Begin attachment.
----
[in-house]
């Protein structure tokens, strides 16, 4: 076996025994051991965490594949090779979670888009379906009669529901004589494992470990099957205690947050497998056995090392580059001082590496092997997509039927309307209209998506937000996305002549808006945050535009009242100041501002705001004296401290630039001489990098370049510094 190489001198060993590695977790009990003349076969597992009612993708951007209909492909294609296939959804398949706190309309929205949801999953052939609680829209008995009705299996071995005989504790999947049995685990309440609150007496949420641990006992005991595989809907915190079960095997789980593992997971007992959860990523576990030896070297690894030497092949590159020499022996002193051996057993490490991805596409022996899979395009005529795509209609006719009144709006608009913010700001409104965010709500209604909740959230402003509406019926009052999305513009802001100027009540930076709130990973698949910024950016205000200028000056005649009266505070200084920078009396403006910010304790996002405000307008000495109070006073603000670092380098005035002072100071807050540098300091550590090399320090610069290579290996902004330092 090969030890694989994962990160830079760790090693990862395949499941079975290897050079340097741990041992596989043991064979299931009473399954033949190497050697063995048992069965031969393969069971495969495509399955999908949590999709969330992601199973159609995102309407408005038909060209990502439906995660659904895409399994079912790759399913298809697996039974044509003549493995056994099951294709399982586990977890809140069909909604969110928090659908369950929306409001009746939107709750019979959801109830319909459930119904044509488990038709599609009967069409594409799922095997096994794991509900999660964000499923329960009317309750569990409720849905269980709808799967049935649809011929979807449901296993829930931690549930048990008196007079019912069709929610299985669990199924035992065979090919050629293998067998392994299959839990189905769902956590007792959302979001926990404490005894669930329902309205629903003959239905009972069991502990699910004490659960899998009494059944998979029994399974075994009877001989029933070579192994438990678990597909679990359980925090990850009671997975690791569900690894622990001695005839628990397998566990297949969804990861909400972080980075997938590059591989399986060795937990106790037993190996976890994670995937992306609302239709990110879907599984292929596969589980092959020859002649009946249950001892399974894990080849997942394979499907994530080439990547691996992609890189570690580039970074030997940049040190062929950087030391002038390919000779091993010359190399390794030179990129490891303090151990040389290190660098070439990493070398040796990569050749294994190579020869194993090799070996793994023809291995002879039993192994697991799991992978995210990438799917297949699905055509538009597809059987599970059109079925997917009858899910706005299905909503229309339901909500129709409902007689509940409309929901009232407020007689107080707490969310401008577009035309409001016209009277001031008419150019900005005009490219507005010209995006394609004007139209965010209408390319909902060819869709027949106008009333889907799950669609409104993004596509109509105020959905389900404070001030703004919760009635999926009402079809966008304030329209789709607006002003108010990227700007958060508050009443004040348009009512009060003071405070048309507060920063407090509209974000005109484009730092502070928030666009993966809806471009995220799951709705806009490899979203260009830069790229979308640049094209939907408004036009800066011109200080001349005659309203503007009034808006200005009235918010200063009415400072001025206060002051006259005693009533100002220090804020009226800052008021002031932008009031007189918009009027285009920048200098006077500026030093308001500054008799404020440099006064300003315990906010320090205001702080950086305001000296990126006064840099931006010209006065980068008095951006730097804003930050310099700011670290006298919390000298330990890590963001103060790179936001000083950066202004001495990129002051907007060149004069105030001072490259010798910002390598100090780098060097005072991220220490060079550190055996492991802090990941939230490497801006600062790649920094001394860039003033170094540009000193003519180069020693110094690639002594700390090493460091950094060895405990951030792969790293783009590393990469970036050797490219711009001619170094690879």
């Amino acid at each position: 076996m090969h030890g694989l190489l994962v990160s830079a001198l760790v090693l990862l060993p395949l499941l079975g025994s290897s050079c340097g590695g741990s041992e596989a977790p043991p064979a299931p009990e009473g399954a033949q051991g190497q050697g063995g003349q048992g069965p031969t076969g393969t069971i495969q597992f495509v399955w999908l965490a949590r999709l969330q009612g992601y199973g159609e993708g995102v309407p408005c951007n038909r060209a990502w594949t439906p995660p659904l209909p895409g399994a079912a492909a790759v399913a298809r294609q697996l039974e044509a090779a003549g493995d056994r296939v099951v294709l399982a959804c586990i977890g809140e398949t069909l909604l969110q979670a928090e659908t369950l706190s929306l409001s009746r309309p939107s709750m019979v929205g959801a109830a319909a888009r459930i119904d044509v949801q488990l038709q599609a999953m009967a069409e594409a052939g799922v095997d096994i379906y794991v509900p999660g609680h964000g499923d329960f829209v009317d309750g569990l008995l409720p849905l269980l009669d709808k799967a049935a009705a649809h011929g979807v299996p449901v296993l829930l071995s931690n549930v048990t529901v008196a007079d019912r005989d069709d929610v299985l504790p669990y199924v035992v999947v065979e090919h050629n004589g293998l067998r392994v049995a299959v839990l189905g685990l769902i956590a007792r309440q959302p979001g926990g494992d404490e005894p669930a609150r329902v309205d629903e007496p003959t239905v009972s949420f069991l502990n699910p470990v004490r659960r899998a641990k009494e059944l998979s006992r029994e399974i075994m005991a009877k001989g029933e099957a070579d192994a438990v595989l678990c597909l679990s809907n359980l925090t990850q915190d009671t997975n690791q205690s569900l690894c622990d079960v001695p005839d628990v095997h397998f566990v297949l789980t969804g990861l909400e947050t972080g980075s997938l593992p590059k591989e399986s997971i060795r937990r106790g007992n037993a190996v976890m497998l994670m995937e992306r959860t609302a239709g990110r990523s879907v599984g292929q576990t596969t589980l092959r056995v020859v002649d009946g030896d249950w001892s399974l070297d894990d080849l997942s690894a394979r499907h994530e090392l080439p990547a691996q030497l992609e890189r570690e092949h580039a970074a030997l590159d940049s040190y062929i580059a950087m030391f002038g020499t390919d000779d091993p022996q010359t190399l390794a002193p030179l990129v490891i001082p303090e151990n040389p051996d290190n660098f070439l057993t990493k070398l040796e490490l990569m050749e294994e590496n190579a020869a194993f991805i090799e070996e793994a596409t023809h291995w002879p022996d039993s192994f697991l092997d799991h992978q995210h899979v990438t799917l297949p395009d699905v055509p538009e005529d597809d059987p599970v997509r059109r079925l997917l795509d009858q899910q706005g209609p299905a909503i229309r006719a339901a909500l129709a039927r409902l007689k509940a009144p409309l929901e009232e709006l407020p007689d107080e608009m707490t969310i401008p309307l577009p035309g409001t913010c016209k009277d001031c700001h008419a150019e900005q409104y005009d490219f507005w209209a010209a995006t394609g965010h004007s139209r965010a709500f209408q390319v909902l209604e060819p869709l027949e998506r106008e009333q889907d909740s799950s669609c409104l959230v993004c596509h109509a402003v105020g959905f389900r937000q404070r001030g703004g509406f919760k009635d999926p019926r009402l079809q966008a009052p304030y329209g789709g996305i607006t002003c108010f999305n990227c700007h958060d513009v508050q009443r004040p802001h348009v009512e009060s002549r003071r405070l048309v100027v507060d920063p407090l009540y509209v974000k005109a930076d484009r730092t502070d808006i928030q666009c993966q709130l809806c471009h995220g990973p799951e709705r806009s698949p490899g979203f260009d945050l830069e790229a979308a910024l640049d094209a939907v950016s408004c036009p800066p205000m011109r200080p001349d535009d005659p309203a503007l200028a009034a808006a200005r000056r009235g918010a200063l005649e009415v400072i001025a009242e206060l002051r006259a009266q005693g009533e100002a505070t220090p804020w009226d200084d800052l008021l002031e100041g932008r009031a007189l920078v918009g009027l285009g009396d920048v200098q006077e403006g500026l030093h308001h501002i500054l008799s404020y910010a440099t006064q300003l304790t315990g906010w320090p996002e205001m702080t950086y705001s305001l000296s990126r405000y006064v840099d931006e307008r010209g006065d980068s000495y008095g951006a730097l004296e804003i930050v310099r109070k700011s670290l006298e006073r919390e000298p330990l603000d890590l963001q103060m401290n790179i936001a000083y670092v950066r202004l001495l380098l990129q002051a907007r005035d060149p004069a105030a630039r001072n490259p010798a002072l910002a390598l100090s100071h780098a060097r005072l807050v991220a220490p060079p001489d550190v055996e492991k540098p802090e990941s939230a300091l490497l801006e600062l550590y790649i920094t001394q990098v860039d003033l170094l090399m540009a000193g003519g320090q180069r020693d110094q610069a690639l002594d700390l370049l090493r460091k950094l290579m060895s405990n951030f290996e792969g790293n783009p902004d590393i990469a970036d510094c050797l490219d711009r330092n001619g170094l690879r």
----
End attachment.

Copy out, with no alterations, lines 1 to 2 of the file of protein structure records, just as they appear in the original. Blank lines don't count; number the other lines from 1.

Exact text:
[in-house]
């Protein structure tokens, strides 16, 4: 076996025994051991965490594949090779979670888009379906009669529901004589494992470990099957205690947050497998056995090392580059001082590496092997997509039927309307209209998506937000996305002549808006945050535009009242100041501002705001004296401290630039001489990098370049510094 190489001198060993590695977790009990003349076969597992009612993708951007209909492909294609296939959804398949706190309309929205949801999953052939609680829209008995009705299996071995005989504790999947049995685990309440609150007496949420641990006992005991595989809907915190079960095997789980593992997971007992959860990523576990030896070297690894030497092949590159020499022996002193051996057993490490991805596409022996899979395009005529795509209609006719009144709006608009913010700001409104965010709500209604909740959230402003509406019926009052999305513009802001100027009540930076709130990973698949910024950016205000200028000056005649009266505070200084920078009396403006910010304790996002405000307008000495109070006073603000670092380098005035002072100071807050540098300091550590090399320090610069290579290996902004330092 090969030890694989994962990160830079760790090693990862395949499941079975290897050079340097741990041992596989043991064979299931009473399954033949190497050697063995048992069965031969393969069971495969495509399955999908949590999709969330992601199973159609995102309407408005038909060209990502439906995660659904895409399994079912790759399913298809697996039974044509003549493995056994099951294709399982586990977890809140069909909604969110928090659908369950929306409001009746939107709750019979959801109830319909459930119904044509488990038709599609009967069409594409799922095997096994794991509900999660964000499923329960009317309750569990409720849905269980709808799967049935649809011929979807449901296993829930931690549930048990008196007079019912069709929610299985669990199924035992065979090919050629293998067998392994299959839990189905769902956590007792959302979001926990404490005894669930329902309205629903003959239905009972069991502990699910004490659960899998009494059944998979029994399974075994009877001989029933070579192994438990678990597909679990359980925090990850009671997975690791569900690894622990001695005839628990397998566990297949969804990861909400972080980075997938590059591989399986060795937990106790037993190996976890994670995937992306609302239709990110879907599984292929596969589980092959020859002649009946249950001892399974894990080849997942394979499907994530080439990547691996992609890189570690580039970074030997940049040190062929950087030391002038390919000779091993010359190399390794030179990129490891303090151990040389290190660098070439990493070398040796990569050749294994190579020869194993090799070996793994023809291995002879039993192994697991799991992978995210990438799917297949699905055509538009597809059987599970059109079925997917009858899910706005299905909503229309339901909500129709409902007689509940409309929901009232407020007689107080707490969310401008577009035309409001016209009277001031008419150019900005005009490219507005010209995006394609004007139209965010209408390319909902060819869709027949106008009333889907799950669609409104993004596509109509105020959905389900404070001030703004919760009635999926009402079809966008304030329209789709607006002003108010990227700007958060508050009443004040348009009512009060003071405070048309507060920063407090509209974000005109484009730092502070928030666009993966809806471009995220799951709705806009490899979203260009830069790229979308640049094209939907408004036009800066011109200080001349005659309203503007009034808006200005009235918010200063009415400072001025206060002051006259005693009533100002220090804020009226800052008021002031932008009031007189918009009027285009920048200098006077500026030093308001500054008799404020440099006064300003315990906010320090205001702080950086305001000296990126006064840099931006010209006065980068008095951006730097804003930050310099700011670290006298919390000298330990890590963001103060790179936001000083950066202004001495990129002051907007060149004069105030001072490259010798910002390598100090780098060097005072991220220490060079550190055996492991802090990941939230490497801006600062790649920094001394860039003033170094540009000193003519180069020693110094690639002594700390090493460091950094060895405990951030792969790293783009590393990469970036050797490219711009001619170094690879």